Just to remind you, their plant used to be the joint Toyota-GM NUMMI plant, and the most cars that it ever produced under that management was 428,633 units in 2006, or less than 8,500 units a week, and Tesla is saying that it can ramp up from about 120 units a week to 10,000 units a week over the next 18 months.

    For his next trick, Elon Musk will appoint a horse to his board of directors.

    But the underlying story here is that Tesla releases profoundly mixed numbers, reveals that its production ramp up plans are unrealistic, and they get shorted by speculators.

    In response to an awful quarterly report, the stock goes up, and the speculators take it on the chin, because ……… Elon!
    This is what happens when you short a cult. At this point, R Kelly has nothing on Elon Musk. And the notion that a short squeeze might put a shudder in Tesla’s rise seems – like all other rational ideas that come in contact with Tesla – to be neutered by whatever Tesla investors think of Tesla.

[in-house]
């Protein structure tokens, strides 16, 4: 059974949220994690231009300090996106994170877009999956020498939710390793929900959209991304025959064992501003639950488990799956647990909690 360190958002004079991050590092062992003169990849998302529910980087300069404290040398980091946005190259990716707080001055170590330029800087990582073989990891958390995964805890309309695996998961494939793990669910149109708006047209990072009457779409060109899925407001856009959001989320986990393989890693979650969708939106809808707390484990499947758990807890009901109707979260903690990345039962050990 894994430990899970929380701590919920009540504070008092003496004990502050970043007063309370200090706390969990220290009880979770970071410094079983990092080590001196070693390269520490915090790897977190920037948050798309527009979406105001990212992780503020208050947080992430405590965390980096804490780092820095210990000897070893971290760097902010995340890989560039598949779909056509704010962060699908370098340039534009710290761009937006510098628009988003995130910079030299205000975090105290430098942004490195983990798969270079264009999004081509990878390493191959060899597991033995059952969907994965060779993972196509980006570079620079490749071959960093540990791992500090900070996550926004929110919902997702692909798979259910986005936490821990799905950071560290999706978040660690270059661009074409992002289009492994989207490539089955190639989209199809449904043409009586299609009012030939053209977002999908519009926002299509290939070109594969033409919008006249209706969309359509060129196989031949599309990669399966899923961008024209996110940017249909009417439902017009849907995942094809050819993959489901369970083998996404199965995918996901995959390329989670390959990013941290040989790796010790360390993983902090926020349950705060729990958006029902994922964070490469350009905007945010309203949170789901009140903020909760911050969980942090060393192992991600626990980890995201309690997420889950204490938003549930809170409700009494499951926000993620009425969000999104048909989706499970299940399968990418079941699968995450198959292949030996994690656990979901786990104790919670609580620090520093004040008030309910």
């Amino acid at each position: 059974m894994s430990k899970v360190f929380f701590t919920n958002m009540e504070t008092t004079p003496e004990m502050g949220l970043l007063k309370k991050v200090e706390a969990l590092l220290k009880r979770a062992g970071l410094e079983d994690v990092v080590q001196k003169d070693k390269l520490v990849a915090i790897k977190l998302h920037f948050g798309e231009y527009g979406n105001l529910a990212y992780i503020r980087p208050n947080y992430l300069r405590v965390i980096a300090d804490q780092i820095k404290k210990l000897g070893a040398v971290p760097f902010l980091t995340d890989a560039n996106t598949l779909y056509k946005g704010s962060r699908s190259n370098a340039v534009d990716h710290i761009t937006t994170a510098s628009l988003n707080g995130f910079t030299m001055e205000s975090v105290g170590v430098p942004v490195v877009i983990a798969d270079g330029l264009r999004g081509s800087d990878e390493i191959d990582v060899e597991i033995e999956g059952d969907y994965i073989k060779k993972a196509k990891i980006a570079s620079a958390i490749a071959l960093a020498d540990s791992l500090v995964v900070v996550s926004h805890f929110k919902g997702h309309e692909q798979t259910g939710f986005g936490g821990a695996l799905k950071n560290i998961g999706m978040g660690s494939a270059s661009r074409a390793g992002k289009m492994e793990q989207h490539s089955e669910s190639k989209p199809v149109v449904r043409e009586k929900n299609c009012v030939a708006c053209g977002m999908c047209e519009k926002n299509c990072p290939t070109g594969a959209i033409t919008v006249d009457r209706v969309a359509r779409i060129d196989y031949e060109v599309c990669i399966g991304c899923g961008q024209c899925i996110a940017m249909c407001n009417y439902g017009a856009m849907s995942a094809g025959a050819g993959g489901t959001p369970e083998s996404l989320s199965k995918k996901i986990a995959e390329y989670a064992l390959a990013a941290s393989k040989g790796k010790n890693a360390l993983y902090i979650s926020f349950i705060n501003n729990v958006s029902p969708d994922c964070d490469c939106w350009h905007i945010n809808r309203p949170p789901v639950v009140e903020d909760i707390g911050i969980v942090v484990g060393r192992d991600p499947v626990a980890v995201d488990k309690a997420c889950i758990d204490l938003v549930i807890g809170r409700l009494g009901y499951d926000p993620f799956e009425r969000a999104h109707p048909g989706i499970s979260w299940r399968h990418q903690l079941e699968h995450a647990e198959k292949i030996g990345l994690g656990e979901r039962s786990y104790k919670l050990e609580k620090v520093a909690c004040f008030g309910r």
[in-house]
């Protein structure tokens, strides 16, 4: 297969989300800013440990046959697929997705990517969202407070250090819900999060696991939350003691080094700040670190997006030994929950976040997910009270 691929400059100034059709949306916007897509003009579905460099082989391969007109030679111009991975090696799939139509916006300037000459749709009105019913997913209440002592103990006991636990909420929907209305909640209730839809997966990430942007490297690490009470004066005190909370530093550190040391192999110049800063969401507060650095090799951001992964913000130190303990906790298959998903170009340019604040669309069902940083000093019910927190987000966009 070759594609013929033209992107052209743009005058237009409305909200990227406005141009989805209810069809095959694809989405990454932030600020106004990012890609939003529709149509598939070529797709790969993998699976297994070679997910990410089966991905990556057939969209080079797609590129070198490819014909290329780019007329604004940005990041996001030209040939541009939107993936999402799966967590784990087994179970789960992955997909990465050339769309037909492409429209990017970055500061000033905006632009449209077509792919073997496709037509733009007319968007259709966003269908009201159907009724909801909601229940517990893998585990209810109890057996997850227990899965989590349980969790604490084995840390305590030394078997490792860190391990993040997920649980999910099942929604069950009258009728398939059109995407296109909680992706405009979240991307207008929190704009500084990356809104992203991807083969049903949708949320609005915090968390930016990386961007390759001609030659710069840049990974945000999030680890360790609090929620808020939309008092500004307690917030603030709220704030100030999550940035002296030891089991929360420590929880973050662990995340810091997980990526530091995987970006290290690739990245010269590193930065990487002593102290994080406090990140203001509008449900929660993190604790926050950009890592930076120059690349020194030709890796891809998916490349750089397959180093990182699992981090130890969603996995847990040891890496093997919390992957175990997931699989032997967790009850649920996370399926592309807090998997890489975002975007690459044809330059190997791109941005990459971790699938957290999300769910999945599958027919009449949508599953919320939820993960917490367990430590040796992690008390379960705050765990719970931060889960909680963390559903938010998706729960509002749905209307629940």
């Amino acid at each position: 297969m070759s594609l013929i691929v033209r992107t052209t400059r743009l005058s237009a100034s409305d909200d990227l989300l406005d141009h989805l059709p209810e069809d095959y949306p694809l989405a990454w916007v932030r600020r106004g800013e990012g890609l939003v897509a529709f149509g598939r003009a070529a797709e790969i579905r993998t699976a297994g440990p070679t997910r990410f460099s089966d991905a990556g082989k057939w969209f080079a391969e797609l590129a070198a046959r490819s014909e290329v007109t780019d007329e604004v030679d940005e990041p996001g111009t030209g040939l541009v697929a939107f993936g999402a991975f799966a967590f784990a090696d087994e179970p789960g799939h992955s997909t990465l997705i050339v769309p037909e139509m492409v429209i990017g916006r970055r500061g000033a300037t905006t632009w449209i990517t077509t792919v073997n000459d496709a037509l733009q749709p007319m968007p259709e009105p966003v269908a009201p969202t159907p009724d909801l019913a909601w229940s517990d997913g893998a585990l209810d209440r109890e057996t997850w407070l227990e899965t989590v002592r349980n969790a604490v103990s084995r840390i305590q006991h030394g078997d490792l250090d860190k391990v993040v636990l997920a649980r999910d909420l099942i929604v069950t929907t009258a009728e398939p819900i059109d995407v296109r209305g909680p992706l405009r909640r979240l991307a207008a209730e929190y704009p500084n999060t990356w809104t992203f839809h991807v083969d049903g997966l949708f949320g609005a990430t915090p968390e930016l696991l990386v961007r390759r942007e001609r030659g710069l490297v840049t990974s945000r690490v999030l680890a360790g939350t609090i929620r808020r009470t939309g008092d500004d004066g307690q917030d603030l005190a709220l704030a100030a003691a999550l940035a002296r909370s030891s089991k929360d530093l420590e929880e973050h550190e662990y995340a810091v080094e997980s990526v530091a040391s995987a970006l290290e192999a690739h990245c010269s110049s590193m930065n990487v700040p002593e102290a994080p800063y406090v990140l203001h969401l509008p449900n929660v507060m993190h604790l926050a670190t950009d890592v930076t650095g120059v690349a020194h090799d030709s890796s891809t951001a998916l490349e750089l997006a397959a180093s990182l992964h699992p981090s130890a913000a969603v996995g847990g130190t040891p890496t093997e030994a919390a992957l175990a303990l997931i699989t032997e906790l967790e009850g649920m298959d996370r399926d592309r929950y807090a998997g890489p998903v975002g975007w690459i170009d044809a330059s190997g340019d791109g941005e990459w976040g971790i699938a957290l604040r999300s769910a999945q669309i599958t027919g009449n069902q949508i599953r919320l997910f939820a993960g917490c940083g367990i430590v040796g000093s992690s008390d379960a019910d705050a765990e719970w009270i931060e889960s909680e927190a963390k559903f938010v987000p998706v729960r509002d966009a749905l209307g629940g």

So, here’s our last word of caution to you hedgie analysts out there crunching numbers on TSLA: You’re wasting your time. Tesla isn’t about facts and figures, it’s about belief in the divinity of Elon f%$#ing Musk. You’ll never understand what is happening because the Kool-Aid is the stock and a lot of people can’t stop drinking it.
    (%$# mine)

    So, Tesla is facing a unionization effort from employees who say that their manufacturing facility is abusive and dangerous, and the corporate response has been (I am not kidding here) free frozen yogurt at their Freemont, CA plant.

    So now Tesla is warning its workforce, one that already has issues with excessive mandatory overtime ans safety issues that they will be facing, "Production Hell".

    Honestly, I'm half expecting a strike in the next 18 months: